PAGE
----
|This visible satellite image taken Sunday morning|
and provided by the National Weather Service in
Burlington, Vermont shows low clouds
and fog in the valleys, and clear skies
in the higher elevations.
That forecast proved spot on, especially in higher elevations. Some of the state's valleys, however, stayed foggy, overcast and chilly most of the day.
What happened? It's called a temperature nversion, and they are generally most common this time of year, when the sun angle is low and the days are short.
Normally, the temperature drops as you go up in elevation. Sometimes, though, there's a layer of warmer air above some chilly air trapped in lower spots, like valleys. The normal elevation temperature regime is inverted. You have an official inversion. Congratulations!
Inversions happen often at night, when cold air drains down into valleys on clear, calm nights. These inversions usually break up quickly in the morning, especially in the warmer times of the year.
That's because the sun comes up, heats the air right near the ground, which starts to rise, which mixes with the warm air above. The atmosphere in these cases sorts itself out, and you go back to the normal circumstances of it getting colder as you get higher up.
This time of year, though, the sun angle is pretty much at its lowest point. The sun isn't able to heat the ground easily, and it's not above the horizon for all that long. Which means it's sometimes too feeble to break the inversion.
That happened in much of the Northeast Sunday, and it was happening again in parts of eastern New England this morning.
For much of Sunday morning, the landscape was shrouded n many areas by dense fog or dense freezing fog.
Freezing fog is merely fog that occurs when the temperature is below freezing. Water droplets that make up the fog stay in liquid form despite the subfreezing tempertures. The droplets stay in liquid form, that is, until they touch something, when the instantly freeze.
The frozen droplets in dense fog cause beautiful rime ice on trees, but also black ice on roadways. The beauty and the beast, I guess.
On Sunday, mid and high elevations in the Northeast in the warm air above the valley chill enjoyed a sunny, mild day. The inversion also broke up in some valleys when enough sun broke through to disrupt the inversion.
Other areas stayed firmly in the foggy inversion. Montpelier, Vermont, for instance, had fog or freezing fog pretty much all day Sunday, and the temperature only barely rose above freezing to a high of 34 degrees.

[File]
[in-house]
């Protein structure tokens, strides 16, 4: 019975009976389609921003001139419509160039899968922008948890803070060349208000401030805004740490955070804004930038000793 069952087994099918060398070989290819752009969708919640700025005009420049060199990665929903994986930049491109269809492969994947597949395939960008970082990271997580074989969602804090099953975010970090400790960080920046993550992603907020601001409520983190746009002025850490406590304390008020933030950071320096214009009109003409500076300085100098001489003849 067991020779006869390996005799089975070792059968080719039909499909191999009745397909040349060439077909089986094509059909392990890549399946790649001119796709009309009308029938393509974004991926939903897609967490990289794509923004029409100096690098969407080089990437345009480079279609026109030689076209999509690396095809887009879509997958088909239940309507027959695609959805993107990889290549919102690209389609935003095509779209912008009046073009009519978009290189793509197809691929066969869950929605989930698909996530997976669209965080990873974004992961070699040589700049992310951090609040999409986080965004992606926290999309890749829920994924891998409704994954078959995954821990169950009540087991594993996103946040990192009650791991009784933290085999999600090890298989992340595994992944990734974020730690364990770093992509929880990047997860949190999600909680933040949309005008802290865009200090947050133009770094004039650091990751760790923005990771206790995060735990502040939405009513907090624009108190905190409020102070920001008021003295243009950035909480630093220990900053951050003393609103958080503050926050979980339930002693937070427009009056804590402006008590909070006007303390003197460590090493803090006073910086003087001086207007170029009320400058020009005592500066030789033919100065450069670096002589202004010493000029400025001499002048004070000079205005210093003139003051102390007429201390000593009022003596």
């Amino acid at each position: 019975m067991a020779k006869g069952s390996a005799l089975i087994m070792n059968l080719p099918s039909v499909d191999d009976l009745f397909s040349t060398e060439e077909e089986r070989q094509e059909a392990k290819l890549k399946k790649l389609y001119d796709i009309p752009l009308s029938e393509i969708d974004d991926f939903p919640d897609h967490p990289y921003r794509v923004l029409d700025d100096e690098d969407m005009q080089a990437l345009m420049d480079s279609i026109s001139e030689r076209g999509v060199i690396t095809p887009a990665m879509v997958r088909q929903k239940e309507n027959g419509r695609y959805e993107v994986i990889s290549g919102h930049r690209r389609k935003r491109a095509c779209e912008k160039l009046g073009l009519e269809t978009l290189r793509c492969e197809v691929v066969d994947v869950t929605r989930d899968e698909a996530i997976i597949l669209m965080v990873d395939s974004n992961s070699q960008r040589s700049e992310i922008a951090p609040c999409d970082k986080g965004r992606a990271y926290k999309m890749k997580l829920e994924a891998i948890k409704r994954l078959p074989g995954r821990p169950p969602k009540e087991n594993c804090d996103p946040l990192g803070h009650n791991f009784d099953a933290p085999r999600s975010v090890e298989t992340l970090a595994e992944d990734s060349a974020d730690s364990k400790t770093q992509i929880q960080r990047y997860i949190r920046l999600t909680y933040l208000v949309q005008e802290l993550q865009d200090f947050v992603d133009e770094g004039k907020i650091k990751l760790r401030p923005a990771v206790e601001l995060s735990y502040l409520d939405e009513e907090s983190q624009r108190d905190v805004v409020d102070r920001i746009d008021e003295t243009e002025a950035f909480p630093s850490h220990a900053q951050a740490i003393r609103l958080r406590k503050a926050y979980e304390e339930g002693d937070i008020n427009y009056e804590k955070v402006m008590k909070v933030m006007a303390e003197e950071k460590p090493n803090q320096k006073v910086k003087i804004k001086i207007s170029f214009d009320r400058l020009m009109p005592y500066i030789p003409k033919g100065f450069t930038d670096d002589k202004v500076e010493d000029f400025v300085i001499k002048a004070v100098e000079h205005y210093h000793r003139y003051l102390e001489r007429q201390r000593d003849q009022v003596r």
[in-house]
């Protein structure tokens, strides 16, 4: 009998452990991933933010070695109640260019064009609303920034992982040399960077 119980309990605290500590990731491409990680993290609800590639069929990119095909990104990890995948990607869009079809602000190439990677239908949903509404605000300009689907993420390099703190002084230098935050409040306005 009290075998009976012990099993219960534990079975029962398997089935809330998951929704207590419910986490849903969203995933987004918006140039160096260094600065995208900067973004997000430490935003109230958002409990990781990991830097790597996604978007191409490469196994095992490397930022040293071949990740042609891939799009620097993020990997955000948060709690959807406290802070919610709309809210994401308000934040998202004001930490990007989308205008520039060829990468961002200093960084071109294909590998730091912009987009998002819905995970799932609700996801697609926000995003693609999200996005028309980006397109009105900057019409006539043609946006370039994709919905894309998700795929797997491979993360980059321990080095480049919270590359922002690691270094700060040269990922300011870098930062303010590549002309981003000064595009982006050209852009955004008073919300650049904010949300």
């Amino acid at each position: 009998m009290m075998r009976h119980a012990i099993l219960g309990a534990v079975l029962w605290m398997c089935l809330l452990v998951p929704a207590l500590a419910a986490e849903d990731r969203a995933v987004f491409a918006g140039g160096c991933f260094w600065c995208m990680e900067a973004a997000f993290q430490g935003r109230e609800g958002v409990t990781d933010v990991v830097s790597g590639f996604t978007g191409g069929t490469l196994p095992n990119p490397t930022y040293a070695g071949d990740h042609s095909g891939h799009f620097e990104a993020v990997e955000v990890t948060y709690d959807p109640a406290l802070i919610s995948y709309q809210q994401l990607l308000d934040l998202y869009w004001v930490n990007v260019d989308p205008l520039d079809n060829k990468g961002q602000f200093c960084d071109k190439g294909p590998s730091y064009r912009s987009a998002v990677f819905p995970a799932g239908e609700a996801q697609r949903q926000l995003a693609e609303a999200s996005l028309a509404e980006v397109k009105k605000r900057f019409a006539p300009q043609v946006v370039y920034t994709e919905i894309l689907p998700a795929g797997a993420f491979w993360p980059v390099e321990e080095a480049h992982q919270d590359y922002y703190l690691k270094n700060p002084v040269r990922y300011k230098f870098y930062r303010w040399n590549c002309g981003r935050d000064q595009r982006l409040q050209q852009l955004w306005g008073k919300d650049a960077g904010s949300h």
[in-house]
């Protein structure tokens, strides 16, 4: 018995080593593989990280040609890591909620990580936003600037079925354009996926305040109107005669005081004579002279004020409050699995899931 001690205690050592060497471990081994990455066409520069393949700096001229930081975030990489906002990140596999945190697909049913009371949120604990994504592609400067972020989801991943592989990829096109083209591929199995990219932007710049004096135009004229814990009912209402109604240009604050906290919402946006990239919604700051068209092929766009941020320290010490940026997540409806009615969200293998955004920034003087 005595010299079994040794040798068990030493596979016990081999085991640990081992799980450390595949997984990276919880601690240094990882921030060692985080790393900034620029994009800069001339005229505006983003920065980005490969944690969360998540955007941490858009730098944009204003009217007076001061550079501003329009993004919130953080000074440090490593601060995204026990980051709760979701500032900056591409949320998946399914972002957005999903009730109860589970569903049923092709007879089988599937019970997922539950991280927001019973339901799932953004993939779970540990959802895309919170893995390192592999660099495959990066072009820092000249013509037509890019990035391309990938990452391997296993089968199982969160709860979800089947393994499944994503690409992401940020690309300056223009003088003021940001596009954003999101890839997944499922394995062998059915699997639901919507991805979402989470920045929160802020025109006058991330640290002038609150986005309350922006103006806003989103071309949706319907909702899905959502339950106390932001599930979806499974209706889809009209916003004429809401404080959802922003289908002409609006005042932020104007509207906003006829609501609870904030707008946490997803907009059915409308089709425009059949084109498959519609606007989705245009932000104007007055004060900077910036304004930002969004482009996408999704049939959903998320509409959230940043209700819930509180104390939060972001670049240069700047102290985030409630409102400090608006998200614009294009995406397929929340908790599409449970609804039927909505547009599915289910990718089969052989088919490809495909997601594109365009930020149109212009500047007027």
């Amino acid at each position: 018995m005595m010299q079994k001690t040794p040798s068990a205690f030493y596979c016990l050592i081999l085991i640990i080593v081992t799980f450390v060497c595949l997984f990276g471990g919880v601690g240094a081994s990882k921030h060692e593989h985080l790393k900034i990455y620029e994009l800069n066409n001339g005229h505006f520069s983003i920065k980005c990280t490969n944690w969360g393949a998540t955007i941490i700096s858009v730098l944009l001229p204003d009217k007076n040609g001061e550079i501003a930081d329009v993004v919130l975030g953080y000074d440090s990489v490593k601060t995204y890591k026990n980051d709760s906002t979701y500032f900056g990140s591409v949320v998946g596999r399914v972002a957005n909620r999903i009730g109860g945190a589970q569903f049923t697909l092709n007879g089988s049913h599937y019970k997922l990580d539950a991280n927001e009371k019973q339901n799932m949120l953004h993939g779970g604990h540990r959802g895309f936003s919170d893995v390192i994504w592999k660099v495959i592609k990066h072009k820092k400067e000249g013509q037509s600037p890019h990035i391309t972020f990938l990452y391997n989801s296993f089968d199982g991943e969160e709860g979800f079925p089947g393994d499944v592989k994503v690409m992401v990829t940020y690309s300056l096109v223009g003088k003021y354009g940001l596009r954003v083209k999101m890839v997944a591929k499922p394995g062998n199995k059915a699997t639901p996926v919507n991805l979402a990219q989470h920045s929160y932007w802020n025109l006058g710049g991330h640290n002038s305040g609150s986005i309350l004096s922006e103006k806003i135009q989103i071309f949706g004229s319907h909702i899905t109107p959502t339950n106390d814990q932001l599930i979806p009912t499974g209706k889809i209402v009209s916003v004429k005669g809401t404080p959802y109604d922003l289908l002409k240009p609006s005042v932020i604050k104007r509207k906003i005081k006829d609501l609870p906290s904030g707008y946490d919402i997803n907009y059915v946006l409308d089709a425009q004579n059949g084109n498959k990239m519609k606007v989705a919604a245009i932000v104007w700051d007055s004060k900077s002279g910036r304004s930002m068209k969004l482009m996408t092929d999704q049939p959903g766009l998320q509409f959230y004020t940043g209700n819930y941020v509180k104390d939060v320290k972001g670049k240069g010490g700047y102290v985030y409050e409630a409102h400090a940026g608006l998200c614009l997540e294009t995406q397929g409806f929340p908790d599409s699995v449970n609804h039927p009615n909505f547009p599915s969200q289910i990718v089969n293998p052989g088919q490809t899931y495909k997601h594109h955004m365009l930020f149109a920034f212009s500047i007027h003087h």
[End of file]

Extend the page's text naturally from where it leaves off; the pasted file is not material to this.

However, Saranac Lake, New York, at a relatively high elevation and normally the coldest reporting station in the North Country, reached a sunny 45 degrees Sunday afternoon.
Another danger from temperature inversions is pollution, especially if the inversion lasts a long time.
I was in Rutland, Vermont on Sunday. The inversion sort of broke for a time, and the fog lifted. But the inversion re-established itself. It was dry enough by then that fog did not re-form.
But with so many people burning wood to heat their homes, and cars driving around and such, you could actually see a layer of brown smog hugging the populated valley floors around Rutland, West Rutland and Proctor.
Believe it or not, considering we're talking about "clean" Vermont, the area around Rutland in particular is prone to air pollution alerts in the winter because that valley is especially likely to get some persistent inversions during the cold season.
Elsewhere in the world, inversions can be more persistent, and last much longer. Salt Lake City, Utah often goes for days and days on end shrouded in fog and smog as inverstions take hold in the Salt Lake Valley.
And the type of dangerous, thick smog that has blanketed Beijing, China recently is also a product of wintertime temperature inversions. I'm told the smog is back big time in today in Beijing, too.
This kind of thing used to happen in the United States, too. Most famously the industrial town of Denora, Pennsylvania suffered a smog inversion that killed perhaps 20 people and sickened thousands more in the late autumn of 1948.
Here in the Northeast, wintertime inversions usually don't last long. A storm system will come along with a bunch of wind, and the wind mixes up the atmosphere and breaks up the inversion. However, even then, inversions are a risk.
When a storm has a warm front approaching your area in the winter, sometimes onrushing mild air, which is lighter, goes up and over the dense cold air near the surface. The result is dangerous freezing rain.
Calm high pressure is likely to hold over much of the Northeast for at least the first half of this week, so we're likely to see more inversions, more fog or freezing fog, and maybe some smog in spots.
It's one of those cases that if you like sunny, mild weather this time of year, head for the hills.
except in of the state's all